Clay Richards, anarchist blogger, writes about politics, art, sexuality and emerging digital realities. More poststructuralist than postmodern, politically incorrect to some, harshly critical to others, the Postmodern Anarchist believes in anarchy without anarchists, yet will freely discuss anarchism at the drop of a hat. Contact: postmodernanarchist(at)netweed(dot)com

The Postmodern Anarchist now resides at!


News Briefs and Interesting Bits 

I've been negligent this week. Events are transpiring that may keep me from posting daily, but I'll keep posting and will try to be as daily as possible.

I thought I'd pass along some news links in case you missed these this week plus some timeless oddities. I thought of you, dear readers, when I read them.

For me, the biggest news of the week has been the unfolding exposure of initial government success in keeping NY citizens from understanding how bad the environmental aftermath of the Twin Towers destruction was going to be. This is another opportunity for the Democrats to step up and show some leadership.

Speaking of leadership, with the leader of the party animals in the White House, why are people so disturbed by Schwarzenegger's past?

Speaking of privacy, why is everyone so concerned about the ease with which you can obtain Social Security numbers and private addresses of top Republican administrators?

Was your email blocked this week? It might not have been a worm, a virus or an evil entity. It might have been because everyone was labeled a spammer this week!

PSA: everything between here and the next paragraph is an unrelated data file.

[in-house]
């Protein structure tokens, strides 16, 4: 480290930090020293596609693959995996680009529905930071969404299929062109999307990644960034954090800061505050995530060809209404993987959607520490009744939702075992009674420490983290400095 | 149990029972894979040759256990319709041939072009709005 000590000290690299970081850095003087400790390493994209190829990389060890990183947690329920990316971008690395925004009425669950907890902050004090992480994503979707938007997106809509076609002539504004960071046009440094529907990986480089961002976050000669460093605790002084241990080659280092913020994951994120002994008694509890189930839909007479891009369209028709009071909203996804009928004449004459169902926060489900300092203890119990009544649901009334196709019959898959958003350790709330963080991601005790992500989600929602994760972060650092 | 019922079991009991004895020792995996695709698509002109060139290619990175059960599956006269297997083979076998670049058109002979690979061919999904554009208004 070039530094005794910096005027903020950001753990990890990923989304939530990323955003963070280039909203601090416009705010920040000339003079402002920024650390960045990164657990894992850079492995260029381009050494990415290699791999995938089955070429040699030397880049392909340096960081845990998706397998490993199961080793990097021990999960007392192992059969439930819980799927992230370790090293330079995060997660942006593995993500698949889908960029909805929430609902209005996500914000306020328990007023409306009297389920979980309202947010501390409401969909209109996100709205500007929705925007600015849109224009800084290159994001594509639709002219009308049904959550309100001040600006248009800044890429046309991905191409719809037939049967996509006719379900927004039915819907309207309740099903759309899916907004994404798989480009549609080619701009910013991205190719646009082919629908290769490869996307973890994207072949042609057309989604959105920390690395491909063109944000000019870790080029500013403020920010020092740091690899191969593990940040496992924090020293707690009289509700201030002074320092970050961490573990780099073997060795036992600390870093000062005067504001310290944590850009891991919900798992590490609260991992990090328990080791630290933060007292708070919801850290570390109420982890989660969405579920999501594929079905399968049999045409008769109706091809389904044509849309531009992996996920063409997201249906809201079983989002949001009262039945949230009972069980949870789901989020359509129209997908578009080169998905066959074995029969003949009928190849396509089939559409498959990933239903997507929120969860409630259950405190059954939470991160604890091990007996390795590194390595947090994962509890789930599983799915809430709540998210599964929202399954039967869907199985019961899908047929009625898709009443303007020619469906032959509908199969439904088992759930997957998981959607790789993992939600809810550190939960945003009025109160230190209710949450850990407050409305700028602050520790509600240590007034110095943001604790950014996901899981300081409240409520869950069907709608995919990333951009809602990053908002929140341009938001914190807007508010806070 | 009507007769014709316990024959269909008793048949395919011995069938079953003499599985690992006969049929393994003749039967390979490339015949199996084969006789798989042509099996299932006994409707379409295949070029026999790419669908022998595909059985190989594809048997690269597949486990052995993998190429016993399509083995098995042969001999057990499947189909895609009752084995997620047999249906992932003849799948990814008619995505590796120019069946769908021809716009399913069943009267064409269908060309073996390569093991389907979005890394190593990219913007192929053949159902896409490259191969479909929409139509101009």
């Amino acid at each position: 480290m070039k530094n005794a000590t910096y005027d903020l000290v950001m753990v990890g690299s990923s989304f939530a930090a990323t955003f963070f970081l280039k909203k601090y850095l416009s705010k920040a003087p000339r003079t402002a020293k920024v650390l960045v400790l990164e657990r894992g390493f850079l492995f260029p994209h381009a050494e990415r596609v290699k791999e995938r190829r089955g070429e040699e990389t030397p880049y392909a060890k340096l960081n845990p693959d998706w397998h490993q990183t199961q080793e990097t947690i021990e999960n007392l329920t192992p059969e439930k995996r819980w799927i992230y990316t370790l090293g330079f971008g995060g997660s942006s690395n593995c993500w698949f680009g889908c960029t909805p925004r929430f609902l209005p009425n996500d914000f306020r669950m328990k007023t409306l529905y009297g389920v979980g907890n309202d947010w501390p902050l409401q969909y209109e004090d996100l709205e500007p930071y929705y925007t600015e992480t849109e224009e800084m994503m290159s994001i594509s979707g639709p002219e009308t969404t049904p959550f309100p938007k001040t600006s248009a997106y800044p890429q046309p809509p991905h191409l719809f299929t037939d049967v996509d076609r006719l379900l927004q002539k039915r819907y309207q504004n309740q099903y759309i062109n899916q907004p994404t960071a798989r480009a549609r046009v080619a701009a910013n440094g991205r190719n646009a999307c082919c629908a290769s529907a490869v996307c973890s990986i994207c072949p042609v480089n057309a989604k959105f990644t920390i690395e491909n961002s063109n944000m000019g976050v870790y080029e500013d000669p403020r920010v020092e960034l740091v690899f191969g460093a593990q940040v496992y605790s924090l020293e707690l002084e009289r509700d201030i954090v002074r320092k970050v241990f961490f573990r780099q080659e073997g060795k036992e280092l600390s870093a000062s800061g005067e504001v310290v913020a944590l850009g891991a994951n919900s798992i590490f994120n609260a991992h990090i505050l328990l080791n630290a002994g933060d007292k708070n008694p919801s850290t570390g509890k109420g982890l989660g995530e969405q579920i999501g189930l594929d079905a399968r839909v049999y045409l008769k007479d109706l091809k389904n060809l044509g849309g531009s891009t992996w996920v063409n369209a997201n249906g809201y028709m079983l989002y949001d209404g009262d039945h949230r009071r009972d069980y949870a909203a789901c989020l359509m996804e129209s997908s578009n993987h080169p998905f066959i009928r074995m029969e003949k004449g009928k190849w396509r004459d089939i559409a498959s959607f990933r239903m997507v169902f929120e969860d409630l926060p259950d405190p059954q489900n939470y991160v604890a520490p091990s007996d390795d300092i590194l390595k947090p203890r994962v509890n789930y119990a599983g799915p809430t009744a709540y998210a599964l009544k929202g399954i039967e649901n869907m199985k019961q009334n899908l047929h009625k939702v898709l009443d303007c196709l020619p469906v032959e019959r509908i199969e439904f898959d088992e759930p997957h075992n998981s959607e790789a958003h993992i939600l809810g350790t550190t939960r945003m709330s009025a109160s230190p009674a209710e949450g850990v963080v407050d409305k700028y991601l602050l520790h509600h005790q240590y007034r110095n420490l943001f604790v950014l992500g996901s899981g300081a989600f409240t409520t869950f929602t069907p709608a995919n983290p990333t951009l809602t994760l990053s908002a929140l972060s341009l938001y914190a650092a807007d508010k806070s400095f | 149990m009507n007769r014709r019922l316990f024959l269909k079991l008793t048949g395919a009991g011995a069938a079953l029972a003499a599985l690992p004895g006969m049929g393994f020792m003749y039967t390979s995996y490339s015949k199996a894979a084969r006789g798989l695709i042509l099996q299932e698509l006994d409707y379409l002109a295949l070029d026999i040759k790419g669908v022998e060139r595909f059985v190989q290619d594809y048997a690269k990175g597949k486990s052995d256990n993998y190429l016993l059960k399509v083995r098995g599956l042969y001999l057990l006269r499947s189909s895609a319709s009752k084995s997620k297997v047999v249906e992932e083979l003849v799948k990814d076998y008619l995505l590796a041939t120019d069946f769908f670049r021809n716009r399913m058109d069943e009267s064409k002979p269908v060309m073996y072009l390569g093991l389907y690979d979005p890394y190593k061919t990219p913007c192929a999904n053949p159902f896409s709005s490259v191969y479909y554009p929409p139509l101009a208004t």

To end things with a smile: This asshole gallery did not make me think of you, gentle readers, but I thought you might find it of interest.


Interview with Todd May 

Here's an updated link to an interview with Todd May regarding poststructuralist anarchism. More to come.

Open Source Anarchy 

I've been looking more at the open source movement and the various perspectives that take the concept of openness into other areas, such as open access and open content. I've always known anarchists into open source development, for obvious reasons I hope, but just found this great essay by Michael Truscello entitled The Architecture of Information: Open Source Software and Tactical Poststructuralist Anarchism.

Truscello connects Eric Raymond's influential work, The Cathedral and the Bazaar, and related perspectives to the work of Michel Foucault, Hakim Bey (The Temporary Autonomous Zone), Gilles Deleuze and Lebbeus Woods. He also references Todd May's work, drawing on his development of ideas related to poststructuralist anarchism. All in all, a very useful connecting essay.

I've got to get to my day job but I'll get back to you with some more links. Some are on the netweed anarchy page but I've just discovered that the Todd May interview is on a site that has been redesigned and the search feature doesn't bring anything up. Hopefully I'll find it, cause it's a good one. Also there are links there to online editions of The Temporary Autonomous Zone.


PostAnarchism - Saul Newman 

I haven't been talking explicitly about anarchism and various post-philosophies that often. Recently I received some information from the autonomedia mailing list about a talk being given by Saul Newman in New York. Though I couldn't make it, I have been checking out some of his writing online and finding it useful. He does a good job of talking about the contemporary significance of anarchism and its relationship to post-Marxist philosophy.

In The Politics of Postanarchism he hones in on the fact that much of the classical anarchist critique of Marxist and related socialist politics from back in the day predate many more recent critiques by poststructuralists and postfeminists. He also points to the potentially productive use of post-positions to contemporary anarchism and goes into more specific detail regarding relevant concepts.

In Newman's earlier review of Laclau and Mouffe's "Hegemony and Socialist Strategy," On the Future of Radical Politics, he shares personal insights as well as discussing the history surrounding this perspective. I haven't had the time to really dig into this material as much as I'd like. But I plan to. I'd also enjoy hearing from folks who are into this kind of thing. In the long run I'd prefer that this not be a monoblog.